News from the American Sports Builders Association                                                       October 2013

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Measurement of Banked Indoor Tracks - Part 2
by Wayne T. Armbrust, Ph.D., ComputomarxTM

The Banked Track Curve Segments

Figure 2, below, illustrates the curve segments of the banked track. In all that follows it will be assumed that the curves at each end of the track are equal, and that each curve is symmetrical about the long axis of the track. Point 0 at the beginning of the curve is the beginning of the transition to the ascending segment of the curve, point 1 marks the end of the transition and the beginning of the ascending segment, point 2 is the end of the ascending segment and the beginning of the transition to the constant banking segment, and point 3 is the end of that transition and the beginning of the constant banking segment.

Continuing, point 4 is the end of the constant banking segment and the beginning of the transition to the descending segment, point 5 is the end of that transition and the beginning of the descending segment, point 6 is the end of the descending segment and the beginning of the transition to the straightaway, and point 7 is the end of that transition at the end of the curve.






The Differential Element of Arc Length

For a banked track, cylindrical coordinates are the natural coordinate system to use. In Cartesian coordinates in three dimensions, the differential element of arc length, ds, is given by

ds2 = dx2 + dy2 + dz2. (4)

In cylindrical coordinates the differential element of arc length is given by

ds2 = dr2 + (rdθ)2 + dz2 (5)

The differential element of arc length in cylindrical coordinates is illustrated in Figure 3.

We can simplify equation (5) by noting that r and z are both functions of θ. We can then write

dr =(∂r/∂θ)dθ (6a), dz = (∂z/∂θ)dθ (6b)

and

ds = √((∂r/∂θ)2 + r2 + (∂z/∂θ)2)dθ (7)

It is the differential in equation (7) that we seek to integrate in a piecewise fashion around the seven segments. Note that for a flat track = ∂r/∂θ = ∂z/∂θ = 0 and equation (7) becomes simply ds = rdθ, which when integrated around the entire curve becomes the well known result πr.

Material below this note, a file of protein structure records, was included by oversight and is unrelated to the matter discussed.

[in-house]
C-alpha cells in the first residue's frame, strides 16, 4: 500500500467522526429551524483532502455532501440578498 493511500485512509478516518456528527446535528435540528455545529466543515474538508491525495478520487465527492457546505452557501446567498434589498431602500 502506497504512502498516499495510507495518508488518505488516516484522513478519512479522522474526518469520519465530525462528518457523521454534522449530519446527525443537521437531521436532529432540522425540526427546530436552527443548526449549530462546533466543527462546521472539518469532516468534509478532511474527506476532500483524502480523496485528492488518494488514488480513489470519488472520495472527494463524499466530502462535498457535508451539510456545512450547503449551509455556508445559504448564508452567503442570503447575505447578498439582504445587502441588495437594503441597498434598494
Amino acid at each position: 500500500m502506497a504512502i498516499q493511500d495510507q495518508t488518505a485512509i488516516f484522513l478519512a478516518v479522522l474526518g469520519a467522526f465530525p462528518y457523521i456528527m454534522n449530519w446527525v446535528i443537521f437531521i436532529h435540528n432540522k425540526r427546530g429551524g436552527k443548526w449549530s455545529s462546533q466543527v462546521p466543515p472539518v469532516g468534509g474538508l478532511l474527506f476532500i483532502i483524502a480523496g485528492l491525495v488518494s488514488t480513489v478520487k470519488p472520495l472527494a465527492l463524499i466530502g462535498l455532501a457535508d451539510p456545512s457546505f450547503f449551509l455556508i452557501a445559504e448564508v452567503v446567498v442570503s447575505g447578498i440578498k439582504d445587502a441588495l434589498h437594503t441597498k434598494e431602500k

The Banked Track Cross Section

Figure 4 illustrates a cross section of the banked track for lane i (1 ≤ i ≤ 6 typically) at some angle θ around the turn. r0 is the radius to the track side of the curb. di is the slant distance from the curb to the measure line of lane i. α is the angle of banking at angle θ (assumed constant across the cross section) around the curve (0 ≤ α ≤ α0, where α0 is the maximum angle of banking in the constant banking portion of the curve, typically 8° - 12°).

zi is the vertical distance above the straightaway given by

zi = disinα (8a)

and

ri = r0 + dicosα (8b)

Constant Banking Segment Arc Length

We will first consider the easiest portion of the arc length calculation, the constant banking segment (from points 3 – 4 in Figure 2). Throughout this segment, α = α0 and ∂r/∂θ = ∂z/∂θ = 0 and the problem reduces to one dimension as stated in Part I of this paper. Thus, from (7) and (8b),

dsi = (r0 + dicosα0)dθ (9)

Since r0, di, and α0 are constant, we obtain, upon integration,

Sci = (r0 + dicosα0)(θ4 – θ3) (10)

with Sci the arc length of the constant banking segment for lane i, and θ3 and θ4 the angles of the curve traversed (in radians) between points 3 and 4.



Ascending and Descending Segments Arc Length

Because of symmetry, the arc length of the descending segment is the same as the ascending segment, so we will only consider the ascending portion. Because the builders of banked tracks have not shared precise construction details with the author, certain assumptions must be made. Two likely schemes come to mind with regard to the ascending segment. One where the angle of banking increases linearly with the angle traversed, and one where the z coordinate increases linearly. In practice, because the angle of banking is small, there will be little difference in the two approaches.

In what follows we assume the angle of banking increases linearly with angle traversed.

The angle of banking will therefore be given by

α = α1 + (θ – θ1)(α2 - α1)/(θ2 – θ1) (11)

with α1 and α2 the angles of banking and θ1 and θ2 the angles traversed at points 1 and 2, respectively. By substitution into (8a) and (8b), zi and ri become

zi = disin[α1 + (θ – θ1)( α2 - α1)/(θ2 – θ1)] (12a)

ri = r0 + dicos[α1 + (θ – θ1)( α2 - α1)/(θ2 – θ1)] (12b)

∂zi/∂θ and ∂ri/∂θ are given by

∂zi/∂θ = dicos[α1 + (θ – θ1)(α2 - α1)/(θ2 – θ1)][(α2 - α1)/(θ2 – θ1)] (13a)

∂ri/∂θ = - disin[α1 + (θ – θ1)(α2 - α1)/(θ2 – θ1)][(α2 - α1)/(θ2 – θ1)] (13b)

Substituting into (7) and integrating (after simplification), we obtain
Sai = ∫√(r02 + 2r0dicos[α1 + (θ – θ1)(α2 - α1)/(θ2 – θ1)] + di2cos2[α1 + (θ – θ1)(α2 - α1)/(θ2 – θ1)] + di2[(α2 - α1)/(θ2 – θ1)]2)dθ (14)

Where Sai is the arc length of the ascending (and descending) segment of the curve in lane i.

Equation (14) is not integrable in closed form, but since the integrand does not change rapidly with θ it can be readily integrated with high precision using a standard numerical method such as Simpson’s Rule.

In Part III of this paper we will calculate arc length for the most difficult segments of the curve, the transition segments, and summarize the three parts of the paper.


© 2013 American Sports Builders Association 

8480 Baltimore National Pike #307 • Ellicott City, MD 21043 • 410-730-9595 • info@sportsbuilders.org

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